There’s no dust on the pages, just some discoloration from age and a slight curling of the corners where I used to turn the pages. If the staples on the spine doesn’t give away its age the date and the price do.
June 20, 1988
$1.25 USA ($1.75 Canada)
It’s an old AutoWeek Magazine with 72 pages ,not counting the cover, full of auto reviews, editorials, classifieds and (for the time) up to the minute racing news. On the cover is Satch Carlson and Sherman Wolf racing around in a Ferrari. A 1953 Ferrari 340MM to be exact. (I know that’s what it is because it says so in the picture.)
I kept the magazine for the story. Satch is a brilliant writer. If you’ve never read his work, you should look him up. His descriptions and emotions really shine in the story. And lets be honest, he’s driving a million dollar Ferrari through the streets of Italy. How much more fun can you legally have?
But what I noticed as I thumbed through the mag. Was how so much has progressed since that issue.
Except for the cover, every picture for the story is in black and white. Even the full page picture showing the starting grid of the classic cars in the race. (I’m seeing old Bugattis in there and I want to know what color they are!) If fact, except for three pages featuring a story about lost cars in a Kentucky scrapyard, every picture in every article is in black and white. Now days, unless it’s for artistic effect, no magazine would dare to post articles with black and white pictures.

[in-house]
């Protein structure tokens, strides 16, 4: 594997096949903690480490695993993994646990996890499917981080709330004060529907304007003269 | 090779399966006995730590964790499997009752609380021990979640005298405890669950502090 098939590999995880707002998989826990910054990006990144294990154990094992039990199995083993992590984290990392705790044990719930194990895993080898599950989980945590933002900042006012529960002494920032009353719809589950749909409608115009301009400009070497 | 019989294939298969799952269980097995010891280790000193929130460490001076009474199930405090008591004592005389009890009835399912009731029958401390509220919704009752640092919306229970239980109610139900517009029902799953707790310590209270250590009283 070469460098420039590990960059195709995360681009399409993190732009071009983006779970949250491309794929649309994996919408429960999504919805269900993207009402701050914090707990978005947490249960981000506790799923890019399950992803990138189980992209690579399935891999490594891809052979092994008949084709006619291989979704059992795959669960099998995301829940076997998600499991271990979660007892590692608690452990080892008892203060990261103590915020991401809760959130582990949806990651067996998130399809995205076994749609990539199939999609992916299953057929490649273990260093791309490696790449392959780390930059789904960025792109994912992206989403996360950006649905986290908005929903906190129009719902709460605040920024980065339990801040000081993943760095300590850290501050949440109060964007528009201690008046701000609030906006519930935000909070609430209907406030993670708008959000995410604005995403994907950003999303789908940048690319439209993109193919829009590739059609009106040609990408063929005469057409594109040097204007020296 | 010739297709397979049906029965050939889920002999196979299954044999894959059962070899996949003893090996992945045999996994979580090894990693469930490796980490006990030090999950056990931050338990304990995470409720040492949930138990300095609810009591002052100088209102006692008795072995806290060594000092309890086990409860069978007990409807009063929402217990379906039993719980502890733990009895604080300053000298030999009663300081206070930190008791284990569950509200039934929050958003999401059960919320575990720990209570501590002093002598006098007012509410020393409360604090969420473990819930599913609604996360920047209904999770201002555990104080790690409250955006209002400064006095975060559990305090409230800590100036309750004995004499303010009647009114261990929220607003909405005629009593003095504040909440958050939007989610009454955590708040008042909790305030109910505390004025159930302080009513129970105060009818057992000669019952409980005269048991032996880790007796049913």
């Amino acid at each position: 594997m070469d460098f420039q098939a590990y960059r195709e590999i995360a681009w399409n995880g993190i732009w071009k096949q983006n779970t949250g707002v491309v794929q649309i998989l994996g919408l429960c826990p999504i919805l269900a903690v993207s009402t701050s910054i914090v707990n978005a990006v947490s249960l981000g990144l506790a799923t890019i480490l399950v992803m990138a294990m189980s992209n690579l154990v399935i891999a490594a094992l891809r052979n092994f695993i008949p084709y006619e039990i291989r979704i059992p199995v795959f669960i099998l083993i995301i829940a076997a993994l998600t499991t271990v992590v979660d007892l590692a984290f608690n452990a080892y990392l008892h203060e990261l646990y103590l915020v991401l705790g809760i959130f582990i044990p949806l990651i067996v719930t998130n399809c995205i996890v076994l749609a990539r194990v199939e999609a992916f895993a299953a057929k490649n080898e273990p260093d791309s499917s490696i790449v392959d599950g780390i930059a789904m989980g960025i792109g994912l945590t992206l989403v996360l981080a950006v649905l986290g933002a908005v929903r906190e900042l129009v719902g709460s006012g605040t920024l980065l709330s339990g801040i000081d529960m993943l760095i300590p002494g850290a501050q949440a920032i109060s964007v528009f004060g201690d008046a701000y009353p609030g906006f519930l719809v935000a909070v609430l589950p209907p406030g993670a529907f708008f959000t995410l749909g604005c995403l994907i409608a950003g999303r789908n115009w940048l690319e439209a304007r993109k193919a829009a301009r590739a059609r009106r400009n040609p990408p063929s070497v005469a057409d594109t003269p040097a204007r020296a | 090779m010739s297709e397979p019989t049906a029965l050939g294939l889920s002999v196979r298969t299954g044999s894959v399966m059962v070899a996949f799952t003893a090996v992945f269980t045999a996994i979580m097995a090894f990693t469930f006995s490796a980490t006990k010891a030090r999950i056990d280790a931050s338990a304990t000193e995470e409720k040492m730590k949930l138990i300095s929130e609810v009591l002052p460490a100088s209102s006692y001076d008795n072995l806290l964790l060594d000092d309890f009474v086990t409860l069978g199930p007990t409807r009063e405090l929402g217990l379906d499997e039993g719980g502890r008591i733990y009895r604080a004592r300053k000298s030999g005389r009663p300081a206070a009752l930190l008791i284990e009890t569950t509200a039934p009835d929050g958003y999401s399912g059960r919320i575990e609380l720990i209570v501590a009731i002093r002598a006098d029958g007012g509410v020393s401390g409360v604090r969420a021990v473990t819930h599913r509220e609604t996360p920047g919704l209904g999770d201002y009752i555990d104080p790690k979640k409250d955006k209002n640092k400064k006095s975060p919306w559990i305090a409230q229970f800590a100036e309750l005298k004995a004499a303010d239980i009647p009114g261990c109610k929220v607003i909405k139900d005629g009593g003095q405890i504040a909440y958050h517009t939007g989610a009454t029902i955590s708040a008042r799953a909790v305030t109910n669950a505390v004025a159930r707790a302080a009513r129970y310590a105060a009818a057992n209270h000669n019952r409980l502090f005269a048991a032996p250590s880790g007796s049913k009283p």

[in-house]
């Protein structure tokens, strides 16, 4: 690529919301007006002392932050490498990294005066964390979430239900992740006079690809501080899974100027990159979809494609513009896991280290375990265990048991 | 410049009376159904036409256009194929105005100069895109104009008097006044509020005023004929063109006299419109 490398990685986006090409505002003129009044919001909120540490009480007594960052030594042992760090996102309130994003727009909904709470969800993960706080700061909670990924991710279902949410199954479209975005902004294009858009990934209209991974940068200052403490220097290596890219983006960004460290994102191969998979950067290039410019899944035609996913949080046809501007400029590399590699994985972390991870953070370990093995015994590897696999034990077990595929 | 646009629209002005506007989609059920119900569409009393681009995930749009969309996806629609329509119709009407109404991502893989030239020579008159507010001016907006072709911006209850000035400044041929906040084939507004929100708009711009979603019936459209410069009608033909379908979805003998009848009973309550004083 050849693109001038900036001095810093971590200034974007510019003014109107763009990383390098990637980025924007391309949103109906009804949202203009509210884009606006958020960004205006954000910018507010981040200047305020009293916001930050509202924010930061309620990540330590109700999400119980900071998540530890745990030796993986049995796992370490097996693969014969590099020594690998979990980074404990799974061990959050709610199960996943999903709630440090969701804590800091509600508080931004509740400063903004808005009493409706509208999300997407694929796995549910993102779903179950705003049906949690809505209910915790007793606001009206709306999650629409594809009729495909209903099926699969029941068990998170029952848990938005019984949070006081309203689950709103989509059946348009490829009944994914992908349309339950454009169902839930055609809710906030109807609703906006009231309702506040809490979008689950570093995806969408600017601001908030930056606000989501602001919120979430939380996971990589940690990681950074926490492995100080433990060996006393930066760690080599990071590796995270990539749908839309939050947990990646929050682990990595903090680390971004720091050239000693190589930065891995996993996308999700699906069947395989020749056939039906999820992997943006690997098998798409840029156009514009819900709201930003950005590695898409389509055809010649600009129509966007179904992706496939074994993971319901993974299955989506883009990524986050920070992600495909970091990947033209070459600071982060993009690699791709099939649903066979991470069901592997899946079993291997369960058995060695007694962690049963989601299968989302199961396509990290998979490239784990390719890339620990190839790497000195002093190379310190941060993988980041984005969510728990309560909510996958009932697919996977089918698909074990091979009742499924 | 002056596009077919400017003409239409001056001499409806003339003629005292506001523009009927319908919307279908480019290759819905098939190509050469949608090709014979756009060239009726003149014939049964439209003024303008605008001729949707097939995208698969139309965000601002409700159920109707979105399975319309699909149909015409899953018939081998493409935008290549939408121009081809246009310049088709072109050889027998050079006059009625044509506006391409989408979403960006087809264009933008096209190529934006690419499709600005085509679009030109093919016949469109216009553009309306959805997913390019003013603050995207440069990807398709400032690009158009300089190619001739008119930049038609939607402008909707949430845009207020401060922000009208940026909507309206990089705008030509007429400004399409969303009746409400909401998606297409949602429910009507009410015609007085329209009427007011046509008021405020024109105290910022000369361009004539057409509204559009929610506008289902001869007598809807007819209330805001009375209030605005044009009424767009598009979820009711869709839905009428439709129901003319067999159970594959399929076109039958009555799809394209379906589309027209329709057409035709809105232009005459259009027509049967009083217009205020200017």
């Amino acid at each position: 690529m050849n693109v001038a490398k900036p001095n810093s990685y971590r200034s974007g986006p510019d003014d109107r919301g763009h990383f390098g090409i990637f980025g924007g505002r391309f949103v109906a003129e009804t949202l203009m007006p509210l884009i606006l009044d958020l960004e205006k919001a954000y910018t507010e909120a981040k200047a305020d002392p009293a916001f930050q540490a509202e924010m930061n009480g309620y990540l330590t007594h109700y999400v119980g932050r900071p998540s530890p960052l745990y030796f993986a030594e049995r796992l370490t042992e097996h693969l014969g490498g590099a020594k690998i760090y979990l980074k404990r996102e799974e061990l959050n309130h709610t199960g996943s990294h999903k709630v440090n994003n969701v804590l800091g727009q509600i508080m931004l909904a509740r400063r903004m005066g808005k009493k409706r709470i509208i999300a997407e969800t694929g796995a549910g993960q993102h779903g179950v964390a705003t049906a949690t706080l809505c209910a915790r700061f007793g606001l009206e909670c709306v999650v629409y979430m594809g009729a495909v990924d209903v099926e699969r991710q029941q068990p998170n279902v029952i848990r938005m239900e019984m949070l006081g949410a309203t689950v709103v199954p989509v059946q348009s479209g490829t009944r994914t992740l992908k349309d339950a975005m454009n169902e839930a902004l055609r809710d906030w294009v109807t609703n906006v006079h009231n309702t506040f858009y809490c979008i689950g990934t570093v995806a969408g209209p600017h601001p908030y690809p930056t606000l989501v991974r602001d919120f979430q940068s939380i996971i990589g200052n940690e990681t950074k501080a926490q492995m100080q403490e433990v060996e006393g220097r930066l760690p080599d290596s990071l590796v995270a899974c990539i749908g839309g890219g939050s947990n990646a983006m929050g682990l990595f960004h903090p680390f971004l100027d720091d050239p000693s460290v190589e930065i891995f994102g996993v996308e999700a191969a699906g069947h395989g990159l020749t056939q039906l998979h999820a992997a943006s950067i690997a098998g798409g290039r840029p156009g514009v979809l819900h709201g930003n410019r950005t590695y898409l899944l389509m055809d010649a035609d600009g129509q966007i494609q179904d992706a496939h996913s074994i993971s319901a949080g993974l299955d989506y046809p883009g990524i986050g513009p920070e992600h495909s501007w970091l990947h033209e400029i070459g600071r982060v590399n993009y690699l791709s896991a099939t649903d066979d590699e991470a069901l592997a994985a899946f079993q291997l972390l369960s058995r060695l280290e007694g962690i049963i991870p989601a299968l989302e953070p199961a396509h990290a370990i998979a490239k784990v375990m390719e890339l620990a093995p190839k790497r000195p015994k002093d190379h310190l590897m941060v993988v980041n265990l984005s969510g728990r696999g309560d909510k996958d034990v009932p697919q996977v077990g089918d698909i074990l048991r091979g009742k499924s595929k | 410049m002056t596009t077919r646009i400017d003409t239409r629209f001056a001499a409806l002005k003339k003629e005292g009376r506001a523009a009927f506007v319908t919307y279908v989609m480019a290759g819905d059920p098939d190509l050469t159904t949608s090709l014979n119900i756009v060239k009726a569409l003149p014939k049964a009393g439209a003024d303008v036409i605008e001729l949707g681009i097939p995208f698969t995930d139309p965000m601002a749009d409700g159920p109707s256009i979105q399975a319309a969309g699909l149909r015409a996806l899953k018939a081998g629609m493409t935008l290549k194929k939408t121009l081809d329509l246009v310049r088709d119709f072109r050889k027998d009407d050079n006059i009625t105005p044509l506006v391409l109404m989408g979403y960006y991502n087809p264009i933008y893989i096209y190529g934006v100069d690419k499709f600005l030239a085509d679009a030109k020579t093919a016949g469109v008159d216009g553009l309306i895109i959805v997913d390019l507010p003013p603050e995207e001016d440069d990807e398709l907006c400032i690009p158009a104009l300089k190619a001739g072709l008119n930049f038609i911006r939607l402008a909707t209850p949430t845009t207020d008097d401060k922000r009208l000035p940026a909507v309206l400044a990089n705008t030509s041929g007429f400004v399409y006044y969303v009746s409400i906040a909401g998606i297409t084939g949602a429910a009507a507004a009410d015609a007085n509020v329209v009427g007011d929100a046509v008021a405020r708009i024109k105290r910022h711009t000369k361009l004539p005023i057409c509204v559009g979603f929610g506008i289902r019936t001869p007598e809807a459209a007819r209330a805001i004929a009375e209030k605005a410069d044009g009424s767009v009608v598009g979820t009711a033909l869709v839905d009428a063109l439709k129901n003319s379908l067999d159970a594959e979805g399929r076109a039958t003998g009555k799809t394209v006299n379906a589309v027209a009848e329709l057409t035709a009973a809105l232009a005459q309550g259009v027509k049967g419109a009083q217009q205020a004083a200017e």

Color ink must’ve been expensive then, because even most of the advertising is in black and white. Only three ads really pop with color. Goodyear with their two page spread featuring a Ferrari Testarossa ,think Don Johnson, Revel featuring some models of their Corvette and Mustang, and Pontiac hawking their Fiero GT. (The Fiero ad is the brightest, full of red on red with deep contrasts. It’s confusing to figure out why they put so much money into the ad when they killed the car that year?)
Camera technology appears to have made light-year leaps in advancement if the cover art holds testament. What was probably a highly technical photo taken with professional equipment now looks like something that could be taken with a cell phone. (I will say that the twenty four years of storage could also have stolen the luster from the cover, so I freely withhold final judgment on that just in case the photographer would like to offer up a free reprint for perusal.)
But what’s really amazing is the advancements we’ve made in automobiles since then. If you wanted fourty miles per gallon in a car, you had to limit yourself to cars like the Ford Escort, VW Golf, Toyota Corolla, Mazda 323, and the Renault 5 if you were in France. All fun little cars but with an emphasis on little. There was no fun if you had a grown family or wanted to show off your upper management position. Nowdays, I can’t even count all the cars that get fourty miles per gallon. They come in every size and flavor, have safety features not even dreamed of, sound systems that put house entertainment systems of the day to shame, and have horsepower that was reserved for the elite sports cars.
It might be cliché but today is the Golden Era of automobiles.
I’ll probably keep this magazine forever, but you won’t see me lament the passing of most cars. Todays are much better. Tomorrows will be better still.